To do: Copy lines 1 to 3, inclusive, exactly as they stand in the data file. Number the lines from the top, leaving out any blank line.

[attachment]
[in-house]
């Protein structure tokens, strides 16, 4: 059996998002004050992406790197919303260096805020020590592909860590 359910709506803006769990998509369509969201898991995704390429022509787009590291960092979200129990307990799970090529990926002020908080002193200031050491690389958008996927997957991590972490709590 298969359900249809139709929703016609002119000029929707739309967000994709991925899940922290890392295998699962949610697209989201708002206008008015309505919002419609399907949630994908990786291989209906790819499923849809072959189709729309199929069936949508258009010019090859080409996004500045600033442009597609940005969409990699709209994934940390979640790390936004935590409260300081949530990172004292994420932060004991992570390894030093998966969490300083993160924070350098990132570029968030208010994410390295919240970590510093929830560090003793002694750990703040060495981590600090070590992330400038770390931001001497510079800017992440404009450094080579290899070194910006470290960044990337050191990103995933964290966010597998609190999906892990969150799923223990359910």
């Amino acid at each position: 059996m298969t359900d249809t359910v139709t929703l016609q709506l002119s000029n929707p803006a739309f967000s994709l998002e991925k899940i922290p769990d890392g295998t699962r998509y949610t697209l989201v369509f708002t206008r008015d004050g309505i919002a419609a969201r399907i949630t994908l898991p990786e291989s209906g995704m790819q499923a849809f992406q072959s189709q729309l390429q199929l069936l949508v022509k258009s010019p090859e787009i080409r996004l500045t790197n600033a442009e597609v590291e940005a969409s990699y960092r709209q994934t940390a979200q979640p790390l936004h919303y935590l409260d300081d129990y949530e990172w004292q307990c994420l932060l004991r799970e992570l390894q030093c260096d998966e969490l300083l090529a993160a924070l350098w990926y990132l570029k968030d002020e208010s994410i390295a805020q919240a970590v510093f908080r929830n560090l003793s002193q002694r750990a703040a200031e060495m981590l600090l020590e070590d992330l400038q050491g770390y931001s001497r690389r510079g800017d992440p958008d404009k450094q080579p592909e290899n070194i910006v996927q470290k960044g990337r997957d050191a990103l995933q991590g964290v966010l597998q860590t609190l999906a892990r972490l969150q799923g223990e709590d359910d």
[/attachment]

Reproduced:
[in-house]
């Protein structure tokens, strides 16, 4: 059996998002004050992406790197919303260096805020020590592909860590 359910709506803006769990998509369509969201898991995704390429022509787009590291960092979200129990307990799970090529990926002020908080002193200031050491690389958008996927997957991590972490709590 298969359900249809139709929703016609002119000029929707739309967000994709991925899940922290890392295998699962949610697209989201708002206008008015309505919002419609399907949630994908990786291989209906790819499923849809072959189709729309199929069936949508258009010019090859080409996004500045600033442009597609940005969409990699709209994934940390979640790390936004935590409260300081949530990172004292994420932060004991992570390894030093998966969490300083993160924070350098990132570029968030208010994410390295919240970590510093929830560090003793002694750990703040060495981590600090070590992330400038770390931001001497510079800017992440404009450094080579290899070194910006470290960044990337050191990103995933964290966010597998609190999906892990969150799923223990359910």
């Amino acid at each position: 059996m298969t359900d249809t359910v139709t929703l016609q709506l002119s000029n929707p803006a739309f967000s994709l998002e991925k899940i922290p769990d890392g295998t699962r998509y949610t697209l989201v369509f708002t206008r008015d004050g309505i919002a419609a969201r399907i949630t994908l898991p990786e291989s209906g995704m790819q499923a849809f992406q072959s189709q729309l390429q199929l069936l949508v022509k258009s010019p090859e787009i080409r996004l500045t790197n600033a442009e597609v590291e940005a969409s990699y960092r709209q994934t940390a979200q979640p790390l936004h919303y935590l409260d300081d129990y949530e990172w004292q307990c994420l932060l004991r799970e992570l390894q030093c260096d998966e969490l300083l090529a993160a924070l350098w990926y990132l570029k968030d002020e208010s994410i390295a805020q919240a970590v510093f908080r929830n560090l003793s002193q002694r750990a703040a200031e060495m981590l600090l020590e070590d992330l400038q050491g770390y931001s001497r690389r510079g800017d992440p958008d404009k450094q080579p592909e290899n070194i910006v996927q470290k960044g990337r997957d050191a990103l995933q991590g964290v966010l597998q860590t609190l999906a892990r972490l969150q799923g223990e709590d359910d």